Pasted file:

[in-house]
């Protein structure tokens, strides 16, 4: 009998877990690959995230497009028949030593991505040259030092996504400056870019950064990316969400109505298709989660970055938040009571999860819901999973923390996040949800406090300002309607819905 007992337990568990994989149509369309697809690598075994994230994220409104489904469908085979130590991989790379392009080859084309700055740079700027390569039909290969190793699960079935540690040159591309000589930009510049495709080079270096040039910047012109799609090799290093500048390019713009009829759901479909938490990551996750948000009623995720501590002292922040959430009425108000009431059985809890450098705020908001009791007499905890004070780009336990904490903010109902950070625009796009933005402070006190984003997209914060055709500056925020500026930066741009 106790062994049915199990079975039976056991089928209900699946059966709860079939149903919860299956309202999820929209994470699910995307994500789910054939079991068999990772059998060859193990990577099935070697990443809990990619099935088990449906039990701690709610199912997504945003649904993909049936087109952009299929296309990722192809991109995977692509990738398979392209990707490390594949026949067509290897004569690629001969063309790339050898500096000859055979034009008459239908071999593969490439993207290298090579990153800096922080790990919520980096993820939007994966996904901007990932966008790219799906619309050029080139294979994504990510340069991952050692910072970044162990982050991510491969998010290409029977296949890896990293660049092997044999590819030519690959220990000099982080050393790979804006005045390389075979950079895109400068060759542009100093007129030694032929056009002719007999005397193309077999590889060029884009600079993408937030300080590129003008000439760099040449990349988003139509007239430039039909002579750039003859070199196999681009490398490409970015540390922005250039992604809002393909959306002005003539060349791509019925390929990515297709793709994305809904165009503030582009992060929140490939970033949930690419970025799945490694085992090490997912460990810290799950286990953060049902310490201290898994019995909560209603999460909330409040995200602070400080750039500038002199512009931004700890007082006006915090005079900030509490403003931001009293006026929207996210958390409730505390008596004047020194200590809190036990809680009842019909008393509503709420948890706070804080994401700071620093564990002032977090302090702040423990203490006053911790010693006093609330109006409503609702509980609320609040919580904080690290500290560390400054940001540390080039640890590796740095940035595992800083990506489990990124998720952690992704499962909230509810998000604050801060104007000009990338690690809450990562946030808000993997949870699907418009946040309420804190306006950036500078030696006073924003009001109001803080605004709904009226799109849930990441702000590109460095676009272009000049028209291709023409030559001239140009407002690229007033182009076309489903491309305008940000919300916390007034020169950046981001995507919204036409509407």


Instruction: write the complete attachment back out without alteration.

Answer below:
[in-house]
């Protein structure tokens, strides 16, 4: 009998877990690959995230497009028949030593991505040259030092996504400056870019950064990316969400109505298709989660970055938040009571999860819901999973923390996040949800406090300002309607819905 007992337990568990994989149509369309697809690598075994994230994220409104489904469908085979130590991989790379392009080859084309700055740079700027390569039909290969190793699960079935540690040159591309000589930009510049495709080079270096040039910047012109799609090799290093500048390019713009009829759901479909938490990551996750948000009623995720501590002292922040959430009425108000009431059985809890450098705020908001009791007499905890004070780009336990904490903010109902950070625009796009933005402070006190984003997209914060055709500056925020500026930066741009 106790062994049915199990079975039976056991089928209900699946059966709860079939149903919860299956309202999820929209994470699910995307994500789910054939079991068999990772059998060859193990990577099935070697990443809990990619099935088990449906039990701690709610199912997504945003649904993909049936087109952009299929296309990722192809991109995977692509990738398979392209990707490390594949026949067509290897004569690629001969063309790339050898500096000859055979034009008459239908071999593969490439993207290298090579990153800096922080790990919520980096993820939007994966996904901007990932966008790219799906619309050029080139294979994504990510340069991952050692910072970044162990982050991510491969998010290409029977296949890896990293660049092997044999590819030519690959220990000099982080050393790979804006005045390389075979950079895109400068060759542009100093007129030694032929056009002719007999005397193309077999590889060029884009600079993408937030300080590129003008000439760099040449990349988003139509007239430039039909002579750039003859070199196999681009490398490409970015540390922005250039992604809002393909959306002005003539060349791509019925390929990515297709793709994305809904165009503030582009992060929140490939970033949930690419970025799945490694085992090490997912460990810290799950286990953060049902310490201290898994019995909560209603999460909330409040995200602070400080750039500038002199512009931004700890007082006006915090005079900030509490403003931001009293006026929207996210958390409730505390008596004047020194200590809190036990809680009842019909008393509503709420948890706070804080994401700071620093564990002032977090302090702040423990203490006053911790010693006093609330109006409503609702509980609320609040919580904080690290500290560390400054940001540390080039640890590796740095940035595992800083990506489990990124998720952690992704499962909230509810998000604050801060104007000009990338690690809450990562946030808000993997949870699907418009946040309420804190306006950036500078030696006073924003009001109001803080605004709904009226799109849930990441702000590109460095676009272009000049028209291709023409030559001239140009407002690229007033182009076309489903491309305008940000919300916390007034020169950046981001995507919204036409509407």